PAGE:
At the beginning of June, State Superintendent June Atkinson launched the READ NC campaign in anticipation of the end of the school year.
Area school officials support the initiative which encourages parents to keep their children reading throughout the summer months and even provides a Web site where parents can find books that are appropriate for their child’s reading level.
Research shows that there is a regression in reading skills during the summer, according to Pat Widdowson, assistant superintendent for Surry County Schools. However, educators also point out that there are simple ways for parents to help combat this.
“Educators give parents tips for reading with and to their children through reading comprehension bookmarks, plus schools have created videos about strategies for supporting students learning at home,” said Widdowson.
“If we don’t continue reading in the summer we lose so much,” said Vickie Cameron, executive director of curriculum and instruction for Mount Airy City Schools. “Parents should continue to take their children to the library, read to their children a few minutes each day, having their children read to them a few minutes each day and model reading. They should let them see their parents reading.”
“If you keep them reading and interested in reading, they don’t come back to school dreading the whole reading process,” said Chad Beasley, principal at J. J. Jones Intermediate School. “You don’t want them to lose those skills.”
Educators are excited about the effect READ NC could have on encouraging kids to read over the summer. End of Grade test results for reading tests all come with a lexile score. The score is used to determine the reading level of each child, meaning it should be easier for parents to identify appropriate books. They can simply go to the READ NC Web site and search for books based on their lexile level.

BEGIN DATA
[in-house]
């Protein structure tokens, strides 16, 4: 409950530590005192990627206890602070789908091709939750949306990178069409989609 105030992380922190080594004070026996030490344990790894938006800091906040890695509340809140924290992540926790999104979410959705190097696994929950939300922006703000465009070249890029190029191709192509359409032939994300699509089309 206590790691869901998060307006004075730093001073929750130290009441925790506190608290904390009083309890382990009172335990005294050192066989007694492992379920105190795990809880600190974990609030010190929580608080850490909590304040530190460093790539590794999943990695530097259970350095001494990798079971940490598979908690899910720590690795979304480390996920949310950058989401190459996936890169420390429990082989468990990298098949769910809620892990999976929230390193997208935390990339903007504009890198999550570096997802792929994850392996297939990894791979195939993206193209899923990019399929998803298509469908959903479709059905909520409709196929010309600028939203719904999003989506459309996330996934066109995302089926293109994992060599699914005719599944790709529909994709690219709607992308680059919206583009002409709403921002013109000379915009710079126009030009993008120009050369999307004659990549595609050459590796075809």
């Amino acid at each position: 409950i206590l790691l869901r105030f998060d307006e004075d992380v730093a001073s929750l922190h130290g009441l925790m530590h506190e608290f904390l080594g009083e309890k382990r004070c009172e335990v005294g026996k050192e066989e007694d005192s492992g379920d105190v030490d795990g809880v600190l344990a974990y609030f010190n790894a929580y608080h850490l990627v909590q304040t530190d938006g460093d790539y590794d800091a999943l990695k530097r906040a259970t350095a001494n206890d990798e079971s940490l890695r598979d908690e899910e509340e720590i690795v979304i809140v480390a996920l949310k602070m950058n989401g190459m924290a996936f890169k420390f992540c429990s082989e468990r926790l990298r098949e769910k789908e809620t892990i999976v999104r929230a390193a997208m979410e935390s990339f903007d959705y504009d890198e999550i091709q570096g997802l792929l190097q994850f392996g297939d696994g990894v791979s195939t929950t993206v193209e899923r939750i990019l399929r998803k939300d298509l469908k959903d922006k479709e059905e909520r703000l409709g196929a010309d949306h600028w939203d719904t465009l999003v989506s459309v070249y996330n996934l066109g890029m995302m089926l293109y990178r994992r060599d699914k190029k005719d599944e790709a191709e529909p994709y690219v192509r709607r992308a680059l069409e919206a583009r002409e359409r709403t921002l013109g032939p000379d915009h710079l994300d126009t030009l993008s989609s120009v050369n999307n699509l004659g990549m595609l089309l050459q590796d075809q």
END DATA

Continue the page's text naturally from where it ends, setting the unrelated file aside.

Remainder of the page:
“We want children to choose materials that are on their level and to go above that. It kind of meshes with the grade level and we want to motivate those children to read to that level. It gives us a place to start with that child,” said Cameron. “We want children to feel comfortable with their reading. We don’t want to get them to a frustrating level.”
Especially in the elementary levels, schools encourage parents to spend time reading with their children and asking questions about reading material. They believe that it is important to foster an appreciation of reading at a young age in the hopes that it will continue later in life.
“If we can ingrain that love of reading, it opens the world to them,” said Cameron. “We just want the children to develop that love of reading that will carry them through as a life-long skill. We’ve got to train them early to become good readers.”
“Some parents read with their child but don’t know what questions to ask. Whenever there’s a teachable moment we need to ask good questions,” said Widdowson. “Parents of any age child need to make sure environmental print is something they make available such as reading billboards, video game instructions or magazines. Reading is just a part of life.”